A Debt Relief Order (DRO) is a legally binding alternative to Bankruptcy and Individual Voluntary Arrangement. It
is aimed at individuals who have less than £15,000 of debt and have found themselves in a position that they can no
longer afford to pay their creditors.
A DRO can only be granted by the Insolvency Service and is often a cheaper alternative to some other solutions,
with a fee of just £90, which can be spread out over 6 months. A DRO usually lasts 12 months, during which time
the debtor does not have to pay any monthly instalments to their creditors, nor may the creditors chase the
debtor for payments. Furthermore, once the DRO is complete, provided the individual’s circumstances have not
changed, the debt will be written off.
While a DRO sounds like an ideal solution, there are strict criteria that need to be met before it will be
granted. It is also important to remember that not all debt may be included.
In order to qualify, and individual’s qualifying debt must be less than £15,000 and unsecured. It can include
Credit Cards, Overdrafts, loans, unpaid rent and bills, benefit overpayment, hire purchase and store credit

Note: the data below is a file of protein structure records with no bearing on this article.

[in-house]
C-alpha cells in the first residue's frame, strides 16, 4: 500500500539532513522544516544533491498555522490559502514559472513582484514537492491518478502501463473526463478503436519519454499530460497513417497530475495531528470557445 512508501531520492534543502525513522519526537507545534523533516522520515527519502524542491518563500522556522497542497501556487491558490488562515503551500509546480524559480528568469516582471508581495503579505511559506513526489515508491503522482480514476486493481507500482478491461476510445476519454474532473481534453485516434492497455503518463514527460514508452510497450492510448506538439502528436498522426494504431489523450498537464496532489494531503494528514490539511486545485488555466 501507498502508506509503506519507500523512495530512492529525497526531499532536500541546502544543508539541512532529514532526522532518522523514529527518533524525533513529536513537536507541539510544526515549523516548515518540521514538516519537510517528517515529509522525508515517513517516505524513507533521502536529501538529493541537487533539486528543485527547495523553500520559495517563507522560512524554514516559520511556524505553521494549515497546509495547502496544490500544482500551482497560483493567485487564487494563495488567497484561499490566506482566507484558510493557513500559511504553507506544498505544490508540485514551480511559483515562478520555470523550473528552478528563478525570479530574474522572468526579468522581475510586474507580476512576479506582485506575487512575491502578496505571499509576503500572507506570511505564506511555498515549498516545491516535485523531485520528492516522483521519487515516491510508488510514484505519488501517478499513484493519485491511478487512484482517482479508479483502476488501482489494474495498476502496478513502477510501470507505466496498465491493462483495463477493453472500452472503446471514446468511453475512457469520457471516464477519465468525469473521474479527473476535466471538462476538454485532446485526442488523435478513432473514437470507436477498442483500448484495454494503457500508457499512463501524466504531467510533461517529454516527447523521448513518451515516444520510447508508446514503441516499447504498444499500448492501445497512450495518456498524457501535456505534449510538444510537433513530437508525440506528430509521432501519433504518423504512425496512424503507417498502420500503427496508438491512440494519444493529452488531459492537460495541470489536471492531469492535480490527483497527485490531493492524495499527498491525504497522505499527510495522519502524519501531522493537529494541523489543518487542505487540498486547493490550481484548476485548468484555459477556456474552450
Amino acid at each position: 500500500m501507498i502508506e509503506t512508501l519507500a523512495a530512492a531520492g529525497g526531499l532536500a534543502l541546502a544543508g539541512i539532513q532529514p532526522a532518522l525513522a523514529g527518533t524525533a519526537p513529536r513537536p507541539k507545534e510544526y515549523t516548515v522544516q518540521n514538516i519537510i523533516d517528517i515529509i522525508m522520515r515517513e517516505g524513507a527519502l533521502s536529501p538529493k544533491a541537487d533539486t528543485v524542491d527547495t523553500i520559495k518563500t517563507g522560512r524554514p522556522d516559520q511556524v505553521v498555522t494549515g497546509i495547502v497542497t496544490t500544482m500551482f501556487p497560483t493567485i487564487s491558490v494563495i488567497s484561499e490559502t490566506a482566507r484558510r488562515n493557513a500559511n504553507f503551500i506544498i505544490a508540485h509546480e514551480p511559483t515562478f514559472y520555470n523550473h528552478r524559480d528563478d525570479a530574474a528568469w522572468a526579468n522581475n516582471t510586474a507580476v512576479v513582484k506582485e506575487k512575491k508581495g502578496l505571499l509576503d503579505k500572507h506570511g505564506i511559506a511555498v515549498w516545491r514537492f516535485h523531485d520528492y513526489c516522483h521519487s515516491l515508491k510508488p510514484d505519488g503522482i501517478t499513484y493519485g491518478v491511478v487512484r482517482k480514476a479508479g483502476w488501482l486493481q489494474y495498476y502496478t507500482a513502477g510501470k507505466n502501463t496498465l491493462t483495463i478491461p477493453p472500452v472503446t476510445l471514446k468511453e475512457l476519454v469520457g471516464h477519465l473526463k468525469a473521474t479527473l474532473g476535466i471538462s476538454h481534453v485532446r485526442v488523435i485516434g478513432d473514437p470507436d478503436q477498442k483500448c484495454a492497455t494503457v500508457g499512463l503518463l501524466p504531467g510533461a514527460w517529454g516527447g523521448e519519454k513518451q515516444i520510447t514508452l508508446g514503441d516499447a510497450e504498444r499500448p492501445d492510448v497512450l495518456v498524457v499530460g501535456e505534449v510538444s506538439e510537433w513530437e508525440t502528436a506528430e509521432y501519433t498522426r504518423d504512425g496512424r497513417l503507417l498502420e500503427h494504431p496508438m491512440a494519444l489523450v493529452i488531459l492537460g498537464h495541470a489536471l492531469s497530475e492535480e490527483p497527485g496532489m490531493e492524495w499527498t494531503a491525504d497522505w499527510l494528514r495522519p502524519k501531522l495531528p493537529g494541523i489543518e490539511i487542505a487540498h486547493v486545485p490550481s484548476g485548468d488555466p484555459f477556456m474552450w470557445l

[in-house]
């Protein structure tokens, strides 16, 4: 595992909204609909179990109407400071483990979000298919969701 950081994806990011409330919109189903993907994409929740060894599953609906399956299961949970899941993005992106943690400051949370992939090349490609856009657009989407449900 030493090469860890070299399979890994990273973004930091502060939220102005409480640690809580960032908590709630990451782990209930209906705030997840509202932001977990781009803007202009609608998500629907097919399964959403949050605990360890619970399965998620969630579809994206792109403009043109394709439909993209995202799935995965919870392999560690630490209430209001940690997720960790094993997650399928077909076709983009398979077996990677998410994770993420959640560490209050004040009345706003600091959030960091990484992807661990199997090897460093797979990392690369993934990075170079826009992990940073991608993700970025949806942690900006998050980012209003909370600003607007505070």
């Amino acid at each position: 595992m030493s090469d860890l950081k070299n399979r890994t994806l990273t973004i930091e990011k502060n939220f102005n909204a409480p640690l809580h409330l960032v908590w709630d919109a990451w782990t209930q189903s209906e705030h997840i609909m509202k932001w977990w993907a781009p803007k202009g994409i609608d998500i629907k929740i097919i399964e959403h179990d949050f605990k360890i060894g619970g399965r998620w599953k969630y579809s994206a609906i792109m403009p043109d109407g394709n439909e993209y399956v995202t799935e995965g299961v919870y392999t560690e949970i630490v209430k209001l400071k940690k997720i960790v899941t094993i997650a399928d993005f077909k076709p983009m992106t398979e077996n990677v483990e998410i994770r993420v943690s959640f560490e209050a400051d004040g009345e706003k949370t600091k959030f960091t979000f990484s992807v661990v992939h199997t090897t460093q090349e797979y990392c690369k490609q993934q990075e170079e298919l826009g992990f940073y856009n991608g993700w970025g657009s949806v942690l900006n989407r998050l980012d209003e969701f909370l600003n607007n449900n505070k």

agreements. It will not cover student loans, and fines associated with criminal activity or child support. The
applicant cannot have assets of more than £300, nor own a vehicle worth more than £1000. Furthermore they can’t
own any property. To apply for a DRO, the individual must also have disposable income of £50 or less after all
essential outgoings have been paid. An individual cannot apply for a DRO if they have already had one in the
last 6 years, they have been declared bankrupt or their creditors have petitioned for bankruptcy, or are
currently in or have applied for an Individual Voluntary Agreement.
The DRO is aimed at those on lower incomes or unemployed who really are struggling to pay back their debt and
there are some points that need to be considered. As with many debt solutions, an individual with a DRO will
be entered into the Insolvency Register, and the details will be recorded on the individual’s credit record.
This could have implications when applying for credit in the future. A DRO is a legally binding agreement, so
if there are any changes to circumstances the Official Receiver must be notified immediately. If they are not,
or if the information given at the time of application is incorrect, then this would be deemed as a breach of
the agreement and it would no longer apply. This may also lead to civil and criminal proceedings.